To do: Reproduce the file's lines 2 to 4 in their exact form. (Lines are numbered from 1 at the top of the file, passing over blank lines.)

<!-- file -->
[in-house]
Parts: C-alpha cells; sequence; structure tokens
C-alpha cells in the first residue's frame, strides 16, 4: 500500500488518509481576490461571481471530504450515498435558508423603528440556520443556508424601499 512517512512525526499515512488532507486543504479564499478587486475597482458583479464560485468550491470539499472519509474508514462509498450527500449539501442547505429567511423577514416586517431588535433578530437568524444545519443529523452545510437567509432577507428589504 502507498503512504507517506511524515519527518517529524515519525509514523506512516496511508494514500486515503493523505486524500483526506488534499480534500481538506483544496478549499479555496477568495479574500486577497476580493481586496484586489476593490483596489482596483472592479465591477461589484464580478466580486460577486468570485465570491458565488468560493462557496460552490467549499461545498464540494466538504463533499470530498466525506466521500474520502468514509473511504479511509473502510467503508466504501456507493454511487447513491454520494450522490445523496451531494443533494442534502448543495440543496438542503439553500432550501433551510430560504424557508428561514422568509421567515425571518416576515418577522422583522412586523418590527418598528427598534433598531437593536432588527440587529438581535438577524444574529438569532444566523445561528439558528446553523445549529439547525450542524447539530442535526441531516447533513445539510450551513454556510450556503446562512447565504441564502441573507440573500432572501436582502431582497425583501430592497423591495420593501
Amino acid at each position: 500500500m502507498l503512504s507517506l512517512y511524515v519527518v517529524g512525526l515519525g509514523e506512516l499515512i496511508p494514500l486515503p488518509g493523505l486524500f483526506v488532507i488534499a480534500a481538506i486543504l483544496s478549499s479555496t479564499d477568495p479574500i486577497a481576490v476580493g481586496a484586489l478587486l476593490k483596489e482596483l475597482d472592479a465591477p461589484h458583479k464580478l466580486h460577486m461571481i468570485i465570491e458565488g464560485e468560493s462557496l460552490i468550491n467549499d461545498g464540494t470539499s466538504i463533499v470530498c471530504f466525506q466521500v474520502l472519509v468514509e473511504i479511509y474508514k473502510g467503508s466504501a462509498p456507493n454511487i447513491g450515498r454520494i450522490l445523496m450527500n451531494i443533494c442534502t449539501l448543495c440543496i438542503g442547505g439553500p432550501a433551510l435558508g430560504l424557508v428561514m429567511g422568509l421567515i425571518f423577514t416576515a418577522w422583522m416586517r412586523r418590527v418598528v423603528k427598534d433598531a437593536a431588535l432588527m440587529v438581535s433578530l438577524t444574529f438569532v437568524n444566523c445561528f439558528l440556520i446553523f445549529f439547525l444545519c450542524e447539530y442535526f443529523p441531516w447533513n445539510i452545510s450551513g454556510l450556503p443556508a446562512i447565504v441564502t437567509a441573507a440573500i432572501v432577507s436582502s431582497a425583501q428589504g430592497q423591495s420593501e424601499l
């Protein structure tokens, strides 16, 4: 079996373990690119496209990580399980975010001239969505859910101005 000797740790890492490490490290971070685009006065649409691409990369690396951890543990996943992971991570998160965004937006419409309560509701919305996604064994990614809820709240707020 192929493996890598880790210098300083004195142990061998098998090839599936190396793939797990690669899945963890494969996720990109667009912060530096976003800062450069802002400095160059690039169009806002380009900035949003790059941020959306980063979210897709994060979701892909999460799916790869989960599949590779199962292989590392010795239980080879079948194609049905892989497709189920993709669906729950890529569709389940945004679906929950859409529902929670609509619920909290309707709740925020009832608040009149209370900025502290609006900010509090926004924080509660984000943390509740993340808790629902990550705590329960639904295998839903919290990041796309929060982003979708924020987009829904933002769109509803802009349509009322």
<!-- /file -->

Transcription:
Parts: C-alpha cells; sequence; structure tokens
C-alpha cells in the first residue's frame, strides 16, 4: 500500500488518509481576490461571481471530504450515498435558508423603528440556520443556508424601499 512517512512525526499515512488532507486543504479564499478587486475597482458583479464560485468550491470539499472519509474508514462509498450527500449539501442547505429567511423577514416586517431588535433578530437568524444545519443529523452545510437567509432577507428589504 502507498503512504507517506511524515519527518517529524515519525509514523506512516496511508494514500486515503493523505486524500483526506488534499480534500481538506483544496478549499479555496477568495479574500486577497476580493481586496484586489476593490483596489482596483472592479465591477461589484464580478466580486460577486468570485465570491458565488468560493462557496460552490467549499461545498464540494466538504463533499470530498466525506466521500474520502468514509473511504479511509473502510467503508466504501456507493454511487447513491454520494450522490445523496451531494443533494442534502448543495440543496438542503439553500432550501433551510430560504424557508428561514422568509421567515425571518416576515418577522422583522412586523418590527418598528427598534433598531437593536432588527440587529438581535438577524444574529438569532444566523445561528439558528446553523445549529439547525450542524447539530442535526441531516447533513445539510450551513454556510450556503446562512447565504441564502441573507440573500432572501436582502431582497425583501430592497423591495420593501
Amino acid at each position: 500500500m502507498l503512504s507517506l512517512y511524515v519527518v517529524g512525526l515519525g509514523e506512516l499515512i496511508p494514500l486515503p488518509g493523505l486524500f483526506v488532507i488534499a480534500a481538506i486543504l483544496s478549499s479555496t479564499d477568495p479574500i486577497a481576490v476580493g481586496a484586489l478587486l476593490k483596489e482596483l475597482d472592479a465591477p461589484h458583479k464580478l466580486h460577486m461571481i468570485i465570491e458565488g464560485e468560493s462557496l460552490i468550491n467549499d461545498g464540494t470539499s466538504i463533499v470530498c471530504f466525506q466521500v474520502l472519509v468514509e473511504i479511509y474508514k473502510g467503508s466504501a462509498p456507493n454511487i447513491g450515498r454520494i450522490l445523496m450527500n451531494i443533494c442534502t449539501l448543495c440543496i438542503g442547505g439553500p432550501a433551510l435558508g430560504l424557508v428561514m429567511g422568509l421567515i425571518f423577514t416576515a418577522w422583522m416586517r412586523r418590527v418598528v423603528k427598534d433598531a437593536a431588535l432588527m440587529v438581535s433578530l438577524t444574529f438569532v437568524n444566523c445561528f439558528l440556520i446553523f445549529f439547525l444545519c450542524e447539530y442535526f443529523p441531516w447533513n445539510i452545510s450551513g454556510l450556503p443556508a446562512i447565504v441564502t437567509a441573507a440573500i432572501v432577507s436582502s431582497a425583501q428589504g430592497q423591495s420593501e424601499l